Round two is a huge improvement. It includes a chunky black-and-gold ceramic cuff bracelet by CC Skye that I’m surprised I like so much. It’s too heavy for me to haul around the office during the day because I’m afraid I will hurt someone (or myself), but I wear it while hosting a dinner party at my apartment and get several compliments, including one from my boyfriend, who doesn’t even really know what to call it (“What is that … unit?”). Also in the box: a gold necklace by Gorjana that I would potentially wear if it were a tiny bit shorter (it hits right at my boobs, which looks weird), and stud earrings by Loren Hope that I love in theory but make my earlobes look elephant-sized when I put them on. Still, one out of three isn’t bad.
Pros: The cuff. I never would have bought it for myself, which is part of the fun of wearing it.
Cons: The post on one of the studs is bent, but apparently Rocksbox has a policy that if jewelry gets damaged or broken, you just send it back, no problem.
Box No. 3
My confidence in Rocksbox is up, and the third box doesn’t disappoint: It contains a fun leather cuff bracelet with a thick gold clasp. (It’s by CC Skye, the maker of the other cuff I liked, so apparently I’m a fan.) There’s also a pair of dangly gemstone earrings, which I wear to work one day. They’re a tad too long for my taste, perhaps because I once read that people who lack jawline definition (i.e. me) should avoid narrow, dangly things around the face, but I’m not sure how true that is. Unfortunately, the necklace they sent, which designer Urban Gem has named the “chunky curb chain,” looks like something I could lock my bike with, and not in a good way.
Pros: The earrings are unexpectedly cute.
Cons: The curb chain.
Box No. 4
I only liked one thing from the last box, a simple gold-plated ring set with a cushion-cut Labradorite stone, but it was my runaway favorite from this whole experiment. It’s the first time I’ve worn a ring in years, and it makes my hands look so much prettier that I find myself gesticulating more dramatically during conversations. I resolve to wear rings like this all the time, which is a major life awakening, at least when it comes to accessories. It makes up for the other two duds in the box — a pair of weirdly proportioned dangly green earrings and boring black bangle bracelet that’s too big for my wrist.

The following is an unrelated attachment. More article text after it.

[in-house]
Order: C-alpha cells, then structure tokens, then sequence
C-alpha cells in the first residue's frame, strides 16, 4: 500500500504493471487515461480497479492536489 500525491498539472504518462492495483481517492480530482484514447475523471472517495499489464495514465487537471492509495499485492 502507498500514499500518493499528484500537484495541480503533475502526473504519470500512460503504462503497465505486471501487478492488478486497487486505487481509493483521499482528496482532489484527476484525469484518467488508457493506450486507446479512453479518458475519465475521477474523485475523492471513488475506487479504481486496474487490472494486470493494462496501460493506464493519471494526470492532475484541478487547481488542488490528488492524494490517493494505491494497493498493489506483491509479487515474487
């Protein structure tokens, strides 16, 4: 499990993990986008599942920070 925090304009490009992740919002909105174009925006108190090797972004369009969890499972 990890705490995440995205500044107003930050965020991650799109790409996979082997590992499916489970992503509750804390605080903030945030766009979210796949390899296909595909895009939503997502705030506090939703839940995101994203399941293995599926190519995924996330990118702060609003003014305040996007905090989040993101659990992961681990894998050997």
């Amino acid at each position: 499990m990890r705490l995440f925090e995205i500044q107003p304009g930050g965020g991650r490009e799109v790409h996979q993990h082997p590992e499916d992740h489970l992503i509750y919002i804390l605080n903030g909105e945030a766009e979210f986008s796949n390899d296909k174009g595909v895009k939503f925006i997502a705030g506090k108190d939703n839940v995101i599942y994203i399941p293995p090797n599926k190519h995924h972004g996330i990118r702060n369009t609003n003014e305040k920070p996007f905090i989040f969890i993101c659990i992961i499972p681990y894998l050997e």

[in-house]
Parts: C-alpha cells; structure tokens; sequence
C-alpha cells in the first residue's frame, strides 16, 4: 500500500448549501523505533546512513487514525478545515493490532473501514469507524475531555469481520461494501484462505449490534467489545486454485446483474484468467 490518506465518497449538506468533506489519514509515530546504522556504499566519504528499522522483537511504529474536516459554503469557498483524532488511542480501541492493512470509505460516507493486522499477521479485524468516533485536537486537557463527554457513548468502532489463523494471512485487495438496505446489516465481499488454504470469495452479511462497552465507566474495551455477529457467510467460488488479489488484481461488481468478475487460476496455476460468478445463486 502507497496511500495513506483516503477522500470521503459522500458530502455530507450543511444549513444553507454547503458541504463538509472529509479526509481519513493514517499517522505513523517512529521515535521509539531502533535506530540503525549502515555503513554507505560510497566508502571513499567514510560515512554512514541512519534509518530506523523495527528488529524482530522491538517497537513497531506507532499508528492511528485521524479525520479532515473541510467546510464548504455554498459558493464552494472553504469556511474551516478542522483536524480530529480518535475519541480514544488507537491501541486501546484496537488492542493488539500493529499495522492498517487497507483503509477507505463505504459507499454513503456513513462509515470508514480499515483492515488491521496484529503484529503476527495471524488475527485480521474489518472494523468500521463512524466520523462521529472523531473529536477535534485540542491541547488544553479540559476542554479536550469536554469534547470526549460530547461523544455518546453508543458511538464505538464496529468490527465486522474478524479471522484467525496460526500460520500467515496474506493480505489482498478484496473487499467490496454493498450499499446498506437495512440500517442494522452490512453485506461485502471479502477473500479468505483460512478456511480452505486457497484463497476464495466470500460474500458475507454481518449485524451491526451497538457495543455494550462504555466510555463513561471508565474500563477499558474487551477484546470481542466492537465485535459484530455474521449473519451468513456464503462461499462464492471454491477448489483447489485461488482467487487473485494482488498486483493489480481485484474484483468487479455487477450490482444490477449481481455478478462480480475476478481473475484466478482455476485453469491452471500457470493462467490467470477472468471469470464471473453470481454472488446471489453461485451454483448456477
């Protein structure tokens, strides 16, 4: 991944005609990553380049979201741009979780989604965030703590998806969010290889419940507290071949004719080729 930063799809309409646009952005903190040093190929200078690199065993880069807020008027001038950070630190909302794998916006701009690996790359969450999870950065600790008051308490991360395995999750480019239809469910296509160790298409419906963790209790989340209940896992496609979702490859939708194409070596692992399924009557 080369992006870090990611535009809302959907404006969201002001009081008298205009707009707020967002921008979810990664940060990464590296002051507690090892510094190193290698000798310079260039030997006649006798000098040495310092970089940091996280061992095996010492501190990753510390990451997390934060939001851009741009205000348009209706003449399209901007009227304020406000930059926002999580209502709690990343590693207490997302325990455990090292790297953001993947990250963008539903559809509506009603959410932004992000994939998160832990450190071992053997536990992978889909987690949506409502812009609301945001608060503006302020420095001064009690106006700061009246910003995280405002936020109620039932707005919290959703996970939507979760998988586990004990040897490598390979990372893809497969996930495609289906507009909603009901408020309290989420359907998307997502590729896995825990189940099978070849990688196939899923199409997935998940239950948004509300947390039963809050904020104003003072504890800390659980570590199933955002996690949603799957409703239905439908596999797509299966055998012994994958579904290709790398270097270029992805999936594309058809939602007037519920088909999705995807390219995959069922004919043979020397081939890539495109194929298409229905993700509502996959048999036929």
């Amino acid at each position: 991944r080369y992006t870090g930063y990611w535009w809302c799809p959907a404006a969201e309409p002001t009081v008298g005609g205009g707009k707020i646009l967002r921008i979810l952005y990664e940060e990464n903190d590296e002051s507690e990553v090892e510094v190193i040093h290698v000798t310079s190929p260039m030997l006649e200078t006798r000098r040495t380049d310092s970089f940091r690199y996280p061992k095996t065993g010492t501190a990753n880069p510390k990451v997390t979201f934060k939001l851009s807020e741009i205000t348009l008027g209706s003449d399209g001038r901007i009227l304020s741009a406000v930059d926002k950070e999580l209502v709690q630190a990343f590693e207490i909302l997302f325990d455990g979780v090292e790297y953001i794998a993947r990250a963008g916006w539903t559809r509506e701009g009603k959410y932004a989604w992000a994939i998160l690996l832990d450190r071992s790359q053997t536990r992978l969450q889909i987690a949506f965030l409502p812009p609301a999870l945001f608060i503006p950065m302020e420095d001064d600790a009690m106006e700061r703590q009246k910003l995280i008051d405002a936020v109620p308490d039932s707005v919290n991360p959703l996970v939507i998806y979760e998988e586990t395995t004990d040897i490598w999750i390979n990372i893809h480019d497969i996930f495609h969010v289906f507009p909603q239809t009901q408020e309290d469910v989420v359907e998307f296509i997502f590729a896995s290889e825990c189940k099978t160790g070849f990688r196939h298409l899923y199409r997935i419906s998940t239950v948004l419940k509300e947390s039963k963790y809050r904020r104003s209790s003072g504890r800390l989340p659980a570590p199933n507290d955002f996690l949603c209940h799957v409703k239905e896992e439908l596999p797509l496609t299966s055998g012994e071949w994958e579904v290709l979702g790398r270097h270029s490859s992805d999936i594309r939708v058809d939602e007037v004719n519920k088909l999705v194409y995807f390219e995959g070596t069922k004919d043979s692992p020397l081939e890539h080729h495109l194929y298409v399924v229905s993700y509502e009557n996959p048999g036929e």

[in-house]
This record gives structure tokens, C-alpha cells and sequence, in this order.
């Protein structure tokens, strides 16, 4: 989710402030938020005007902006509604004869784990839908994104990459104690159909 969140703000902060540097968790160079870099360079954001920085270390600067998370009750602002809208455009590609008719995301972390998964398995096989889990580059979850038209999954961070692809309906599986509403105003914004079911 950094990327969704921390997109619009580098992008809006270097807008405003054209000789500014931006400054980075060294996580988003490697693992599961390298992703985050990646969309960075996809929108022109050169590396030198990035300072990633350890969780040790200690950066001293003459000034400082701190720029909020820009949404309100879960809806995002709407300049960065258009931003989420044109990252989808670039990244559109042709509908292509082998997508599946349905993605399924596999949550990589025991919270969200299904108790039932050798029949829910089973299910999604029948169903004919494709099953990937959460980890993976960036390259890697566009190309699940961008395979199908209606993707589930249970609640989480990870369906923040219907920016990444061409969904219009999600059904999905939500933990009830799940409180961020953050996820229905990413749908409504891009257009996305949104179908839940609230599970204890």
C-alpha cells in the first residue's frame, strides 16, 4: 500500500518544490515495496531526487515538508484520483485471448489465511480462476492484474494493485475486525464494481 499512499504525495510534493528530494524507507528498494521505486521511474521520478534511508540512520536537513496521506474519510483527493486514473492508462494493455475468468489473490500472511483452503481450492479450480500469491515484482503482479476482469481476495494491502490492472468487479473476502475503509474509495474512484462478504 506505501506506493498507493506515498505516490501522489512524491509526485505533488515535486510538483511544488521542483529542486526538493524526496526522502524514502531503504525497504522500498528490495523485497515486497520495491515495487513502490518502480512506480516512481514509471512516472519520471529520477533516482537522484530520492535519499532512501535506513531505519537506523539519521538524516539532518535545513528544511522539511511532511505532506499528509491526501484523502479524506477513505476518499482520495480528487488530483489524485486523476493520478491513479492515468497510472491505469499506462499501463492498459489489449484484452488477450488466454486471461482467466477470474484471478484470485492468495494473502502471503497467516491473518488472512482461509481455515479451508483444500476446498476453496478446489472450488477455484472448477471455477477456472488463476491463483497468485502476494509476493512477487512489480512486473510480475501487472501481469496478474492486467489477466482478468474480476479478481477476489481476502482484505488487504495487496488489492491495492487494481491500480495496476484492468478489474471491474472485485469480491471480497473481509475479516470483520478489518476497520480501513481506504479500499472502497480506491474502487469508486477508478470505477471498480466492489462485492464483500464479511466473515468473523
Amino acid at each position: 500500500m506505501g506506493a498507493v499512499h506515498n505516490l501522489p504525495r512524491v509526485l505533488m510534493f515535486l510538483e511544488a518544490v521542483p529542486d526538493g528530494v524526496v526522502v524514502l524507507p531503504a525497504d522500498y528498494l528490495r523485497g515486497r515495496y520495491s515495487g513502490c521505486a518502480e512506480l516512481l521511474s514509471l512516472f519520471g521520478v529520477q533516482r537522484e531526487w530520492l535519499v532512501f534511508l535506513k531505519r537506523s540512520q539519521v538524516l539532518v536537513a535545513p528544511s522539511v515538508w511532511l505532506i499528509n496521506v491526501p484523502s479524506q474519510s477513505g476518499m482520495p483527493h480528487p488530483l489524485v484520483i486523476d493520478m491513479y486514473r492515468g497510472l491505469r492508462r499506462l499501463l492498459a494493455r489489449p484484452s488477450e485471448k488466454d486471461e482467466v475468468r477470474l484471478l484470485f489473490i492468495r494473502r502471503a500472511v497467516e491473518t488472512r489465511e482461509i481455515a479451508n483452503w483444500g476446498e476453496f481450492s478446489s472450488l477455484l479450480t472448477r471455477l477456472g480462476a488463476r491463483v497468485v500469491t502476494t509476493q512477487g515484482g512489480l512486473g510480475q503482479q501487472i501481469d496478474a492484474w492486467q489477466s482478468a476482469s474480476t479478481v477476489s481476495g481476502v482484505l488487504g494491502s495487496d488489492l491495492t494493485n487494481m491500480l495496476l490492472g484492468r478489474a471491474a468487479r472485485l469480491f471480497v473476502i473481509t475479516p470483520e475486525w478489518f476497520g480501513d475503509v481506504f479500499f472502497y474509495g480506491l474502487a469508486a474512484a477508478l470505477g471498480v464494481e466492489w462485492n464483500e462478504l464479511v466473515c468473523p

Pros: The ring.
Cons: Everything else.
Conclusion: I’d recommend this. It got me to try a bunch of things that I never would have picked out personally, but surprised myself by liking. It’s good for those who need a nudge when it comes to experimenting. And as “borrowing” goes, jewelry is definitely easier (and more sanitary) to loan than clothing or shoes. Also, the price is incredibly reasonable — depending on the length of membership, it’s between $15 and $19 per month, which is much cheaper than any of the jewelry you’ll get to try. Best of all, it actually made me more inspired about getting dressed — when I had a cool new thing to test-drive, I put more effort into my overall outfit.